CMC students find place in work force

Hitting the books as well as the time clock

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— The students at Colorado Mountain College are doing more than just studying these days most of them, based on the results of a recent study, are spending a large chunk of their time in the Steamboat Springs work force.

Based on studies completed every year since 1993 as part of resort management classes taught by Professor Terry Hunter, about 80 percent of the students who attend CMC also work. Almost 30 percent of those students work full-time jobs in addition to their coursework.

While the study is not scientific and does not exclude students who may only be taking one class at the college, Hunter said the statistics are so consistent he thinks the 130 respondents likely represent an accurate cross-section of the students at the school.

Every year since 1993, the study has revealed about 80 percent of the students at the college have jobs.

The highest percentage of students polled in the years from 1993 to the present with jobs was 83 percent, while the lowest was 78 percent.

That lack of significant discrepancies leads Hunter to believe the study has produced reliable figures.

Most of the jobs students get are located off-campus, though the college does offer an on-campus work-study program, Hunter said.

The study was completed by students in Hunter's Quality Assurance Management class.

The students spread out across campus to survey the community, making sure to finish before 6 p.m. so as not to get responses from night students who would more likely work during the day.

Although there are only 461 full-time, degree-seeking students out of a student body of about 1,500 who take classes at the college, Hunter said most of the students surveyed are likely the full-time students.

Because the surveys are not taken at night, it would be less likely to include members of the public who take only one class at the college, Hunter said.

"Most of the students I know work at least one job," Hunter said. "They study, work, ski and try to get it all done in what probably makes for a pretty long day."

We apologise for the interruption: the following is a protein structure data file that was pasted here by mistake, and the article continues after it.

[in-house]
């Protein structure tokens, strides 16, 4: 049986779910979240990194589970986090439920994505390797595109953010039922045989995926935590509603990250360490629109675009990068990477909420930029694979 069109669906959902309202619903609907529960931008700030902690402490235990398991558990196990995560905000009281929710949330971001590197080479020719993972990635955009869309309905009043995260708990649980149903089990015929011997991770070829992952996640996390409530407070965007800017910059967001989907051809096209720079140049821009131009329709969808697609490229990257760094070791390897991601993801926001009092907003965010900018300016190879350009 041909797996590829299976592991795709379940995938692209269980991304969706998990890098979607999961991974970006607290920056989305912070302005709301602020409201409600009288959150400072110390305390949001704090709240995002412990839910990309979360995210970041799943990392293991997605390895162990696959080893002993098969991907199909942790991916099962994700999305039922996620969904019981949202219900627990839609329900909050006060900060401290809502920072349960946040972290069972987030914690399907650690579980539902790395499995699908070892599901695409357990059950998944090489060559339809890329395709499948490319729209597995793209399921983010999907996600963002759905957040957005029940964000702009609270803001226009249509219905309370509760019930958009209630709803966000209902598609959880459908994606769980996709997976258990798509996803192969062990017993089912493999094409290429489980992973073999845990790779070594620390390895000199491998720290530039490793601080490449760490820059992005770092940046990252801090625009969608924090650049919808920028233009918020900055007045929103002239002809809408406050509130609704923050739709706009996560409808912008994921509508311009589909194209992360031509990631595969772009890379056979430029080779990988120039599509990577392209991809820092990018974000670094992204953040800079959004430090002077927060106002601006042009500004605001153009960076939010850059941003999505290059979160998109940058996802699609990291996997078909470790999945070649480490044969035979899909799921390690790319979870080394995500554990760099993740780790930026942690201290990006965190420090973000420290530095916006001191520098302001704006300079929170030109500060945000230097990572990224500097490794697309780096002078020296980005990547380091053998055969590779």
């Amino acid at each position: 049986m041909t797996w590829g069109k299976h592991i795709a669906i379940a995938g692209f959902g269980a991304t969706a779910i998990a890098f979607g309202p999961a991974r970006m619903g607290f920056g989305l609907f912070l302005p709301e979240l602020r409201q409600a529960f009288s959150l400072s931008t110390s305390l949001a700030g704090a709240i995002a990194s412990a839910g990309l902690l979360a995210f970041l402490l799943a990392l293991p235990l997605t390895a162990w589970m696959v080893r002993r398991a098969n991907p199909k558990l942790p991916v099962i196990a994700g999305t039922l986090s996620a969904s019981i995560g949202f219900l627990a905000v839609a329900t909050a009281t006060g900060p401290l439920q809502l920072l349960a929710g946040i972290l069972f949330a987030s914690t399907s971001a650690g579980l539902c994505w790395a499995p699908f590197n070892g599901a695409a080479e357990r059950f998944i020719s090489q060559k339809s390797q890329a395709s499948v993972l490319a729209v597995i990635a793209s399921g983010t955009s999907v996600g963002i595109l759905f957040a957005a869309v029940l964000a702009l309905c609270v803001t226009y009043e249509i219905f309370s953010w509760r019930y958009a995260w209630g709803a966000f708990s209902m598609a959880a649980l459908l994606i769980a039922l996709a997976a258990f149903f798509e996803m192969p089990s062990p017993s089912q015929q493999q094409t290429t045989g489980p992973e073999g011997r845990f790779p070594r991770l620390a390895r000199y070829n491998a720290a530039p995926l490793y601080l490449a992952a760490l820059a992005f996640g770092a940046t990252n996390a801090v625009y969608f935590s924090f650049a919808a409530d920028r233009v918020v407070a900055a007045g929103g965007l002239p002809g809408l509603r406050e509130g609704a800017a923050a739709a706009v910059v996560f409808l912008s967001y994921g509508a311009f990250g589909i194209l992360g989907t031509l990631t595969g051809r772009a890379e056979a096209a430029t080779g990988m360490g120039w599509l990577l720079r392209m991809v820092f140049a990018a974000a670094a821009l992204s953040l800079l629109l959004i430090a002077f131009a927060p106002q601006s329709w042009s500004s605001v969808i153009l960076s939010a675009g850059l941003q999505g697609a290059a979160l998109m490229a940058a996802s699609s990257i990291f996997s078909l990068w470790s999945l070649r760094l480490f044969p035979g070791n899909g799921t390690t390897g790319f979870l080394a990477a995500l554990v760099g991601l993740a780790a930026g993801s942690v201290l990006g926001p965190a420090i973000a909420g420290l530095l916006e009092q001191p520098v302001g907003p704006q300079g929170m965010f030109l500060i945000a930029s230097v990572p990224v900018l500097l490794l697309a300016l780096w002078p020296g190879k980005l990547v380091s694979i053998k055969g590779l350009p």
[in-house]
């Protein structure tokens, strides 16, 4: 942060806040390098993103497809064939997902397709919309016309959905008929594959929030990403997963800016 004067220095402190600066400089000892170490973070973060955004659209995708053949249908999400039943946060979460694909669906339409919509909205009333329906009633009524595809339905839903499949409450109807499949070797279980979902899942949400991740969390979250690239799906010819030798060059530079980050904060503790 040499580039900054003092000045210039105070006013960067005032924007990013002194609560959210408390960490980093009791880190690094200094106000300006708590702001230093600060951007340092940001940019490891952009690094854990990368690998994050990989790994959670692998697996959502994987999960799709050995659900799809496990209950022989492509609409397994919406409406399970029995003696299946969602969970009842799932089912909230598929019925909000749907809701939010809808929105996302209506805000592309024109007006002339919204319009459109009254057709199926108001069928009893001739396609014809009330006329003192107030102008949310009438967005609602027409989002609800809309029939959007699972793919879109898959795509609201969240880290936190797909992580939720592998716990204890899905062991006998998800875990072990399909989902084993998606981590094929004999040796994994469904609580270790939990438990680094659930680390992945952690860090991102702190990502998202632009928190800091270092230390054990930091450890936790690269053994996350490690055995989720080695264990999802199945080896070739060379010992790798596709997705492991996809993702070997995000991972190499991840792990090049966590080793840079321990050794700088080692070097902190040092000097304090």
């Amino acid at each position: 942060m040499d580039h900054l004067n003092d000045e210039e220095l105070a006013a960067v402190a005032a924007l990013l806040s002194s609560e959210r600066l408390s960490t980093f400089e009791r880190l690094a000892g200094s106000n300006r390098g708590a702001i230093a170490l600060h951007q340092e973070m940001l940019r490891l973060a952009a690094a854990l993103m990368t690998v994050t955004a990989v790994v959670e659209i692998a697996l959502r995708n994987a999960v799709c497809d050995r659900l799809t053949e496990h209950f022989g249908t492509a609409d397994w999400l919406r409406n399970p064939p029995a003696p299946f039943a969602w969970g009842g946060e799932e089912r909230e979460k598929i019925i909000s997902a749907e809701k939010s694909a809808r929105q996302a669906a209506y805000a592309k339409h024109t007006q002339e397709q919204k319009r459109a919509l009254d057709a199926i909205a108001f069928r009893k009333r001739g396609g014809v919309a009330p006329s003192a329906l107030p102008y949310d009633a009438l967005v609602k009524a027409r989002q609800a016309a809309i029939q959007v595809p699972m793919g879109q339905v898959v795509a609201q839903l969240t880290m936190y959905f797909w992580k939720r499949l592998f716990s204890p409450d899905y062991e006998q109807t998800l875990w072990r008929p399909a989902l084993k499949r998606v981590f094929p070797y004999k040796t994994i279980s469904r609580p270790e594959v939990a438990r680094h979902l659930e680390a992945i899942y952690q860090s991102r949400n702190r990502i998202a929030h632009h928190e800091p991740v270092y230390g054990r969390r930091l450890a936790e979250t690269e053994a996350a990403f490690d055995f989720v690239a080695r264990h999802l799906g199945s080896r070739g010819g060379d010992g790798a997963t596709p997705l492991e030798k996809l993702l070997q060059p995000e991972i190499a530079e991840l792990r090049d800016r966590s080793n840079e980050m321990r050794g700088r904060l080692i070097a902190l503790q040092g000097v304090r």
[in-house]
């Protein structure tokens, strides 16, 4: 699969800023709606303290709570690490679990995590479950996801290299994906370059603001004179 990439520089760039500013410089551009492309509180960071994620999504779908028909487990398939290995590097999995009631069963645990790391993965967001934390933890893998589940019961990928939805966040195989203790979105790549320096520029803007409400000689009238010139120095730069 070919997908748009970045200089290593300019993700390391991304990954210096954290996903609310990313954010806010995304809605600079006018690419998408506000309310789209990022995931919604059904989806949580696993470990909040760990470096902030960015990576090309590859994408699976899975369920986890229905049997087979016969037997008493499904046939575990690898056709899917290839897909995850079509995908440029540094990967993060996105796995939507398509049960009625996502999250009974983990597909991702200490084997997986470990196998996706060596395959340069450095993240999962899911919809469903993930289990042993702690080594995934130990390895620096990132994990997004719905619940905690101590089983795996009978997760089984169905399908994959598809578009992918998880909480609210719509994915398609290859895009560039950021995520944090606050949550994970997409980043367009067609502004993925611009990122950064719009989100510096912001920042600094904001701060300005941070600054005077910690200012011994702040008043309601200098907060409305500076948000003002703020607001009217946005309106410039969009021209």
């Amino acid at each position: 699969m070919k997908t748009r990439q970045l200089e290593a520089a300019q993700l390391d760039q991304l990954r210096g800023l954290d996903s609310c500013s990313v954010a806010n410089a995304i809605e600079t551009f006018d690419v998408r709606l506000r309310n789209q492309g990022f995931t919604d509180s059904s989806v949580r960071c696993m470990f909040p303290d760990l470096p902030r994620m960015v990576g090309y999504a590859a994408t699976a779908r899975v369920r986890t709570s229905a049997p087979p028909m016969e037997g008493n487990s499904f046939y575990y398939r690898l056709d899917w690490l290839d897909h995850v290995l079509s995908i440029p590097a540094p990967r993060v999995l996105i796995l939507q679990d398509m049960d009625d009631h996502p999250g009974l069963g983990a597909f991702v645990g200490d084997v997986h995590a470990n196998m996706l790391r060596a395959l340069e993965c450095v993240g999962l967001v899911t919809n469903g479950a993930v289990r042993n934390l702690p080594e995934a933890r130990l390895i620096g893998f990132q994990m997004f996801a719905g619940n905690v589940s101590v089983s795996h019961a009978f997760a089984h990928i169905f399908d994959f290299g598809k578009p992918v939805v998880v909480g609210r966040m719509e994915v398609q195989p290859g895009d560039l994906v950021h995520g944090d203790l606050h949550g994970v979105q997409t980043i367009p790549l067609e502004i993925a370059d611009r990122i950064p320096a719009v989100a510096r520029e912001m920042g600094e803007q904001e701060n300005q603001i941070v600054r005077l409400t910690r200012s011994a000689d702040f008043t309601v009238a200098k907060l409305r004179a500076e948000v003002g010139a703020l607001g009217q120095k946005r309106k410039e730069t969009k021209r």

One of those students who works and studies, both on full-time schedules, is Daniel Kucher, a resident adviser at the college and an employee at Steamboat Log Design.

On Mondays and Wednesdays, Kucher goes to class at 8 a.m., then works from 11 a.m. to 1 p.m., goes back to class from 1 to 2:30 p.m., works again from 3 to 5 p.m. and attends a third class from 6 to 9 p.m.

But the evening isn't over until Kucher finishes his R.A. duties from 10 p.m. to midnight.

On Tuesdays and Thursdays, Kucher works at the furniture store, at which he logs about 10 to 20 hours a week.

"Most definitely, the dorms are a huge resource for supplying the city's seasonal employees," Kucher said.

And the business community seems to be taking advantage of the large population of potential employees at the college.

"It certainly is a good addition for our community to be able to have the resort management program and that portion of the work force," said Sandy Evans-Hall, the executive vice president of the Chamber Resort Association.

Hunter also noted that more students seem to be taking year-round jobs than in the past, based on the results of surveys taken in the past.

In 1993, for instance, 34 percent of the students surveyed had year-round jobs, while in 2001 that number had jumped to 58 percent.

He also said more students are working in the food and beverage industry, while less are working in the lodging industry.

Hunter said taking surveys like the work force survey helps students understand the importance of collecting information in resort marketing enterprises.

Kucher is in the resort management program and hopes to work in a resort town when he graduates.

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